November 26, 1989 |
Guerrilla forces pounded a key government-held town in northwestern Cambodia with heavy guns Saturday after overrunning front-line positions and surrounding the town with more than 1,000 fighters. In a pre-dawn attack Friday, the guerrillas mined Route 69--the government's only access road to the town of Svay Chek--and seized positions east and west of town. Their ultimate objective is Sisophon, 13 miles to the south, a government military operations center for areas along the Thai border.
CALIFORNIA | LOCAL
February 20, 1996
Last week the Chiapas guerrillas and the government reached a historic agreement in the most prominent of a series of six negotiations regarding the rights and culture of the indigenous people of Mexico. The fact that this agreement was only the first of the six should not lead anyone to underestimate its importance.
April 25, 1997 |
As rebels tarry to the east and the president languishes in his palace, the 5 million people of Kinshasa wait and wonder: How will their drama play out? After six months of civil war in which the government's forces mainly just melted away, rebel leader Laurent Kabila and his guerrilla fighters are headed for the capital of this vast central African country. They aim to claim their greatest prize and wrest power from President Mobutu Sese Seko--of this almost everyone feels certain.
March 22, 1992 |
The muffled thud of artillery shells shatters the afternoon tranquillity in this northern Cambodian town, fresh evidence that a cease-fire in Cambodia's civil war is still an elusive goal a week after the United Nations began a major deployment in the country. Four people were wounded when the shells fell close to Kompong Thom, 125 miles north of Phnom Penh, on Friday night. It was the closest the fighting has come to this northern provincial capital in nearly two years.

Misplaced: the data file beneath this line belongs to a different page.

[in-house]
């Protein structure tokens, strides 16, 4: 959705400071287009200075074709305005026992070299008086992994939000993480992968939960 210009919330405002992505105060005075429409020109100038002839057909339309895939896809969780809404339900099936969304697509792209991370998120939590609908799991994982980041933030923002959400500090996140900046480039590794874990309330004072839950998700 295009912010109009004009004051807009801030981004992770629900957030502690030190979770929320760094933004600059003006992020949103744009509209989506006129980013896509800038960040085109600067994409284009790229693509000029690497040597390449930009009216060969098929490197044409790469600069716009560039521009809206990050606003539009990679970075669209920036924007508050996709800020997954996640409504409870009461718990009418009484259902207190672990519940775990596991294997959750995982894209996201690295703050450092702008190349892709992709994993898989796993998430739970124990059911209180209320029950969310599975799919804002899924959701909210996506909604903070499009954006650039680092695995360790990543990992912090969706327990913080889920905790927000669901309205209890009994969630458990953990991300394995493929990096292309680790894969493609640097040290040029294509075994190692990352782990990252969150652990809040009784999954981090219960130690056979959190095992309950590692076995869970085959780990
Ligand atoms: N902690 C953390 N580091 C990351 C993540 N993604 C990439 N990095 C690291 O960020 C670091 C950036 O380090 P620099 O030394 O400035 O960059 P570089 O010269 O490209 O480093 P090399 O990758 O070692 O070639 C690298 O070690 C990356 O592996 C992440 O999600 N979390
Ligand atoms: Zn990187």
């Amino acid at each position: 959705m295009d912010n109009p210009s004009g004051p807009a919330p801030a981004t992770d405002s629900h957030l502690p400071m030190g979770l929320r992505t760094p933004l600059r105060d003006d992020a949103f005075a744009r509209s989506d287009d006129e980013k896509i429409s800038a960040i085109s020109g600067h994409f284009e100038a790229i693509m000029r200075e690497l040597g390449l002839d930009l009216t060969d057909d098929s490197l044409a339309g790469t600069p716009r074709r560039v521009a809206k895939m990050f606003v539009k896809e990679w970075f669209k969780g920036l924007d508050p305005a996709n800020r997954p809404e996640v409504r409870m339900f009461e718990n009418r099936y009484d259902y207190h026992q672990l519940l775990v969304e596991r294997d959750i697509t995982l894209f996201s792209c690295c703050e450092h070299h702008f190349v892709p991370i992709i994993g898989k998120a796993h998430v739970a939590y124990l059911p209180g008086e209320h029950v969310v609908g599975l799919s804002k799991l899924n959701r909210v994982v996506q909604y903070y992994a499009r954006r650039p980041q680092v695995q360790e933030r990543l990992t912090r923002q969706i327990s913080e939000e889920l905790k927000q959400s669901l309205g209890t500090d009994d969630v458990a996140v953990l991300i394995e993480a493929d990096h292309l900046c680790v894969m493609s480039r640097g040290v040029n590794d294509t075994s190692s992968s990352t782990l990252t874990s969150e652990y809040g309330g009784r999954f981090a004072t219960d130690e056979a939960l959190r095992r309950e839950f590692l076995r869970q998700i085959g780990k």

January 16, 2002 |
A road leaving this teeming frontier town winds toward a series of cliffs that soar over river gorges. Etched into one cliff, with a sweeping view of wild, unspoiled jungle, lies an emblem of the problems facing Colombia's peace process. It is a massive sculpture, 30 feet high and 130 feet long, hewn from the rock. The artwork features a winged Manuel Marulanda, the leader of this country's largest rebel group, the FARC, approaching Simon Bolivar, South America's legendary liberator.
June 17, 1998 |
Occupied by guerrillas and surrounded by the army, this village in the foothills of the Andes waits in terror. Members of the illegal, anti-insurgent "self-defense forces" that now operate in much of Colombia marched in briefly four months ago. The mercenaries--part of a movement whose operations were paid for originally by merchants and ranchers looking for protection against rebel extortion--announced that they intended to take control of this well-known rebel stronghold.